Elected Officials Join Project Bread in Recognition of Dedham Public Schools’ Fight Against Hidden Hunger

Senator Rush, Jeanne Johnson, Representative McMurtry, Erin McAleer and Superintendent Welch serve breakfast to students

On Thursday, March 29th, Project Bread was joined by State Senator Michael Rush and State Representative Paul McMurtry at Oakdale Elementary School to celebrate Dedham Public Schools’ commitment to making breakfast available to all students. Senator Rush, Representative McMurtry, and Project Bread President Erin McAleer served breakfast to students and parents, including a vast array of hot foods and fresh fruits that Oakdale Elementary serves every morning. The event highlighted the importance of school breakfast and celebrated Dedham’s role in addressing the hidden hunger in the district.

Dedham Public Schools began serving breakfast in all the district’s schools in September 2017, thereby expanding the breakfast program to the 925 students in Dedham who previously did not have access to school breakfast. Prior to this school year, the district’s four schools without cafeterias, including Oakdale Elementary, did not offer school breakfast to students. Director of School Nutrition Jeanne Johnson first began thinking about implementing a breakfast program throughout the district after a new student came to school expecting breakfast and realized on their first day it was not available. “They were so worried about finding a meal they couldn’t get at home. I never wanted to hear that again,” she said. “If even one student comes to school hungry and has the opportunity to be fed here, that makes it all worthwhile.” Johnson reached out to Superintendent Michael Welch and together they engaged school administrators, staff, teachers, and parents in making a district-wide commitment that healthy school breakfast would be an option for each and every student in Dedham Public Schools.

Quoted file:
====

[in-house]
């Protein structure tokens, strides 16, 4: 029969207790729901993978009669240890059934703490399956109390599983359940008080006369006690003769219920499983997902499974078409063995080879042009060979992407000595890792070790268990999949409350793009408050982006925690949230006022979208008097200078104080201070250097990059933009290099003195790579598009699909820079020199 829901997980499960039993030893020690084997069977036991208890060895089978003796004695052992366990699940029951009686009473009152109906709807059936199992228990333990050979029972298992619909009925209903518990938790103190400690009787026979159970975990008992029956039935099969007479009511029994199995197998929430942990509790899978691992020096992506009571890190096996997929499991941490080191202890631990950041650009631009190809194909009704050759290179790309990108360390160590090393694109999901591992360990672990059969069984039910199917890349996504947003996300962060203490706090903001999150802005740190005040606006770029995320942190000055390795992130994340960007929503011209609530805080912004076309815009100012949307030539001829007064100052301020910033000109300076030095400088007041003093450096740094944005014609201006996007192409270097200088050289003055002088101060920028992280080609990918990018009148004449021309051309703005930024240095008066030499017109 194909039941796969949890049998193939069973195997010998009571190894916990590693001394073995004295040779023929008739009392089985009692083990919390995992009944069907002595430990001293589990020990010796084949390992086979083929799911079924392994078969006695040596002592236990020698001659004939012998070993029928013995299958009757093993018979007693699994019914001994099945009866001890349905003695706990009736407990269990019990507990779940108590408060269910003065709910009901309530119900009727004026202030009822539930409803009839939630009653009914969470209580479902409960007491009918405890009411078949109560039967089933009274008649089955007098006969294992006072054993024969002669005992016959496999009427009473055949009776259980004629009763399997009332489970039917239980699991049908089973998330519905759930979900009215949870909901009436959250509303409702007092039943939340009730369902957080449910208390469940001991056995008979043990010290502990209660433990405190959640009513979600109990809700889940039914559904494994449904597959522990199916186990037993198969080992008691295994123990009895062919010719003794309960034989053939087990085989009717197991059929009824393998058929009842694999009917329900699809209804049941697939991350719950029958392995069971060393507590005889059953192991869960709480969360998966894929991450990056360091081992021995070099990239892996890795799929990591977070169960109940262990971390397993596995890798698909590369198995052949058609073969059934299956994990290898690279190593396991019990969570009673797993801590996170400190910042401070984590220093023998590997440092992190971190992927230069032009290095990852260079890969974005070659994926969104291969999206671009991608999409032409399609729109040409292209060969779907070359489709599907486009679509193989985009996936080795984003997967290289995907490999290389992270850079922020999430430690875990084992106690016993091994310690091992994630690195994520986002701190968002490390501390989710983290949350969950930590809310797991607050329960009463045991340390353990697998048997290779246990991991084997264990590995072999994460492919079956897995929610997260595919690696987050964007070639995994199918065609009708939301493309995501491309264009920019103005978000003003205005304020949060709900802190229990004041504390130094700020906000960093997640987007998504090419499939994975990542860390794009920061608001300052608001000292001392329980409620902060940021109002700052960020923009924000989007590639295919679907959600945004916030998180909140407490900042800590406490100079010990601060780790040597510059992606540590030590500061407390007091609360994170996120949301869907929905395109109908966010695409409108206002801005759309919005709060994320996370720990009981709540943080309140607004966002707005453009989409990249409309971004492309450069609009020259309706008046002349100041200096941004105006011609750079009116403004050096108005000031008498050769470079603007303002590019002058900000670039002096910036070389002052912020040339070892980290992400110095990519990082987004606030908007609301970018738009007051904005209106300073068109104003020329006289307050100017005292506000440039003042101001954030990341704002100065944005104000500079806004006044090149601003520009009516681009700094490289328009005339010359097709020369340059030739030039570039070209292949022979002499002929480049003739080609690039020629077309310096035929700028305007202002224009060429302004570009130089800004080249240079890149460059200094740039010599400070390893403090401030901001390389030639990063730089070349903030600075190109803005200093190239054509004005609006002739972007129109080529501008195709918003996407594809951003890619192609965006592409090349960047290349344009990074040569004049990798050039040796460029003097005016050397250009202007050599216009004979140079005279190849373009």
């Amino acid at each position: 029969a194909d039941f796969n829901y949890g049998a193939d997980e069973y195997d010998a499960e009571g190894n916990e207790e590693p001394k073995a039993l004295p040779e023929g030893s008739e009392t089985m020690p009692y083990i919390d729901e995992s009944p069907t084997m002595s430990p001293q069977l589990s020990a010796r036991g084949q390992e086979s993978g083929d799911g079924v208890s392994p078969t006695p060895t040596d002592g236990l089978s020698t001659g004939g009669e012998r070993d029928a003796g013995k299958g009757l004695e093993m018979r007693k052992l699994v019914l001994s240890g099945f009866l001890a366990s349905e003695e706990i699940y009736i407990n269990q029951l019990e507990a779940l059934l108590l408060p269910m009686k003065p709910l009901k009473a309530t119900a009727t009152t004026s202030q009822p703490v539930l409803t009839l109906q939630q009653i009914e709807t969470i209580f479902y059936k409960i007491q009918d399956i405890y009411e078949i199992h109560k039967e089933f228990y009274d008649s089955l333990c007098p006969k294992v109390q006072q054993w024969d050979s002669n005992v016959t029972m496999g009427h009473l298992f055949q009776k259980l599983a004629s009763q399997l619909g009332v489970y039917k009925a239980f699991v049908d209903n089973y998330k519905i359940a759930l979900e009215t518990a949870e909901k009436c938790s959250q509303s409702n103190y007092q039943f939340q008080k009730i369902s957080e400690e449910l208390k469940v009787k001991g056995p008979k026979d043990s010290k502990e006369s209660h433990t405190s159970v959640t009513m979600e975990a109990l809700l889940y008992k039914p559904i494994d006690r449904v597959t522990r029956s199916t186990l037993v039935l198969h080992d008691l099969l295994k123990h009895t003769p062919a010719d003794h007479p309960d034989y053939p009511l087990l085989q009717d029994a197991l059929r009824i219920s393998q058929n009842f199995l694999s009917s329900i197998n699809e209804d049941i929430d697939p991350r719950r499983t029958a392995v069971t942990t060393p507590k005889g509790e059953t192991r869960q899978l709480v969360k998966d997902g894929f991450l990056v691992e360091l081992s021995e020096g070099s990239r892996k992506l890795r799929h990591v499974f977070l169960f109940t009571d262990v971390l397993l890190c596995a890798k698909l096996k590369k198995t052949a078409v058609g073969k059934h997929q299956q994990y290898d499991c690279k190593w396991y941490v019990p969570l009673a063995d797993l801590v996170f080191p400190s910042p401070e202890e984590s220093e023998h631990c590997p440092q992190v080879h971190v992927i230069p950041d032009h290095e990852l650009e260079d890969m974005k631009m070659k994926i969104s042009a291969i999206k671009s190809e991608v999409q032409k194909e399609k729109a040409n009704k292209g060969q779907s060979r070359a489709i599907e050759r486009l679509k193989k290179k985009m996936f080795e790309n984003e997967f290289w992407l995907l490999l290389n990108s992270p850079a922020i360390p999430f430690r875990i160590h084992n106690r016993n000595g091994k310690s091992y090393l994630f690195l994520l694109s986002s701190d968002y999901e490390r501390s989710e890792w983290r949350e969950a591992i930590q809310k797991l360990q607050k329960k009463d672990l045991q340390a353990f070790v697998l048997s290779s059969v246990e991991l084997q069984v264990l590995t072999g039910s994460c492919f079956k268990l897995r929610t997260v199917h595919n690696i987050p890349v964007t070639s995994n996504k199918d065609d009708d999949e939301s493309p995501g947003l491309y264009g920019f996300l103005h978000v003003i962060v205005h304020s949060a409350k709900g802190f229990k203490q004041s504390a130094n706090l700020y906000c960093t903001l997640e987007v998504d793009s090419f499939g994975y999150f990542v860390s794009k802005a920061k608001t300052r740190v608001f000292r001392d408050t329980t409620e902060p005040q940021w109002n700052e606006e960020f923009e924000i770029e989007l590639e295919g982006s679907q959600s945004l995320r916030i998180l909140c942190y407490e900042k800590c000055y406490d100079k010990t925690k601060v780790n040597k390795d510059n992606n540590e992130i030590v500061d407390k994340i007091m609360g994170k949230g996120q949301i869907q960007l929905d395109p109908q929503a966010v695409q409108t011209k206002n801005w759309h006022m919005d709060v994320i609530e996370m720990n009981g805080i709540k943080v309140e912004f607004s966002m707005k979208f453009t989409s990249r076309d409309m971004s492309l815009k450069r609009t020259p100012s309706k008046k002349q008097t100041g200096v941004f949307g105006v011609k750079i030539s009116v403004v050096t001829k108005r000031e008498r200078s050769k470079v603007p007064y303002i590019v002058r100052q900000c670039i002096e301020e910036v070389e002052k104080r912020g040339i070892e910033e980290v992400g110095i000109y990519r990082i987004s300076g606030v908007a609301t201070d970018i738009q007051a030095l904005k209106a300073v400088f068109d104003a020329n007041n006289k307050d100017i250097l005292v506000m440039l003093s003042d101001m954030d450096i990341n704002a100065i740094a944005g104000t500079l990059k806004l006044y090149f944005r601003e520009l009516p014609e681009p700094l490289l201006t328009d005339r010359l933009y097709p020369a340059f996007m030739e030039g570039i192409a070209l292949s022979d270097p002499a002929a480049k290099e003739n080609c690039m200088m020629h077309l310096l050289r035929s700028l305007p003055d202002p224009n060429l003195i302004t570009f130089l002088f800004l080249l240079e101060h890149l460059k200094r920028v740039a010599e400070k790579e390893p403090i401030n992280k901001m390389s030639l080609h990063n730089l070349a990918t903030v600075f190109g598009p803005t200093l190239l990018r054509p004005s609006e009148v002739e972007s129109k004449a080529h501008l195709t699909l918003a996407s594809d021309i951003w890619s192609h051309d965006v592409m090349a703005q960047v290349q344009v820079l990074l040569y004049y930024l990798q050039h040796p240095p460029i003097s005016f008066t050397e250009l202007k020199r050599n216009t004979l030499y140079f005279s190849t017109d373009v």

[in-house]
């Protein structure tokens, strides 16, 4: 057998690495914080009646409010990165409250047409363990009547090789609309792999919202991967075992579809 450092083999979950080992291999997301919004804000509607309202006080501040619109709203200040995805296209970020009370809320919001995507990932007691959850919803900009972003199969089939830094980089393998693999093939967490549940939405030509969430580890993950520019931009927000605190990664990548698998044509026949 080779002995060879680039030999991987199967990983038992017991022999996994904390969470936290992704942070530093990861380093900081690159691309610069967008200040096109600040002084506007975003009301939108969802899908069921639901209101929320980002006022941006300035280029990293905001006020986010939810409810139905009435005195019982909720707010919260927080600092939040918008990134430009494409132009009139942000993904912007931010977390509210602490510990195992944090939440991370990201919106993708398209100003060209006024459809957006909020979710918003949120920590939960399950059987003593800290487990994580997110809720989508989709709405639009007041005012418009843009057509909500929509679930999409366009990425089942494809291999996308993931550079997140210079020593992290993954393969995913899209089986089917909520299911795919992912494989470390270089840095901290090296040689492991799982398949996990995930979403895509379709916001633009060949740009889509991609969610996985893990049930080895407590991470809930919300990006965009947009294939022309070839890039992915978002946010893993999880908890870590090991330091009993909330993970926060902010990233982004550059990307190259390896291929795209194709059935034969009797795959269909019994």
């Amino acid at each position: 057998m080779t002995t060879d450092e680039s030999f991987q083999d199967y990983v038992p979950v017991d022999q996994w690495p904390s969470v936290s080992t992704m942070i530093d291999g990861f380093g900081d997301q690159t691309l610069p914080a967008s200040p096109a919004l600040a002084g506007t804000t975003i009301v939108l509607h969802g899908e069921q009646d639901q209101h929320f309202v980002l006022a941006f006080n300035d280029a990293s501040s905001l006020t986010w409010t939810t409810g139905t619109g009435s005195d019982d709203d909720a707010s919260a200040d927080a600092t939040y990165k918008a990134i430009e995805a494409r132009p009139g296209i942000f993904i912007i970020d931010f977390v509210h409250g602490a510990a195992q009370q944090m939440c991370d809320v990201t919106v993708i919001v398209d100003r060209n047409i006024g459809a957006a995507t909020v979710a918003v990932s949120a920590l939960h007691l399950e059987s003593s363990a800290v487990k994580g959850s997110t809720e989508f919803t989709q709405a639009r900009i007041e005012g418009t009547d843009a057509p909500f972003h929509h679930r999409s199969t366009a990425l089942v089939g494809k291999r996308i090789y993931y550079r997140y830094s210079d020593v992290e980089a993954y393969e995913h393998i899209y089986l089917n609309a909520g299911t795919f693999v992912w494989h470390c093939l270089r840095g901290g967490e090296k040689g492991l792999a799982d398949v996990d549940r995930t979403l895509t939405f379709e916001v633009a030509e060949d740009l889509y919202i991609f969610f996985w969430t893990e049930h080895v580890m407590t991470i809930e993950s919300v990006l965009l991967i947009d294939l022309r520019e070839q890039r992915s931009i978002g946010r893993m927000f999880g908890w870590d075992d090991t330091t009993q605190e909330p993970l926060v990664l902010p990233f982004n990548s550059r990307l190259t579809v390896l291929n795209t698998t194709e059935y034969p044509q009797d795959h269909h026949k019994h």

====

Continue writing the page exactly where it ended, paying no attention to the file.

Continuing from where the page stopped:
With the community’s support, the district began piloting a Grab & Go breakfast program at Oakdale Elementary last February. After witnessing the program’s success, Dedham Public Schools began the current school year with a district-wide implementation of the program. With help from a grant from Amazon, the district purchased breakfast carts and a milk chest to make serving breakfast without a cafeteria easier. Students can now pick up a school breakfast from one of the conveniently-located carts before the bell or between classes to enjoy in the classroom as part of instructional time, ensuring that all Dedham Public School students are now able to start each school day nourished and ready to learn. “Our motto at Oakdale is one child hungry is one child too many,” said Principal Holli Caulfield.

In a middle-income district like Dedham, hunger can be invisible. Even in these higher-income areas, there may be any number of reasons that a family is food insecure. While they may not be hungry today or even tomorrow, the threat of hunger is a daily reality. For students at risk for hunger, the resources they need to help address that hunger may not always be available. School breakfast is an excellent way for middle-income districts to help ensure that all students can start their day with a healthy meal—no matter their family’s income level. “Too often, hunger is hidden. In a district like Dedham, you may not realize some students don’t know where their next meal is coming from, but the need is there,” said Project Bread President Erin McAleer. “By making breakfast available in every school, Dedham Public Schools is giving all students the tools they need to learn and thrive.”

Project Bread has provided technical assistance by promoting breakfast among parents and students to increase participation in the program. The district is also promoting the breakfast program through incentives and activities to get students excited about the morning meal. The parent-student breakfast celebration on March 29th will soon be followed by an upcoming event planned for the Riverdale Elementary School on April 26th.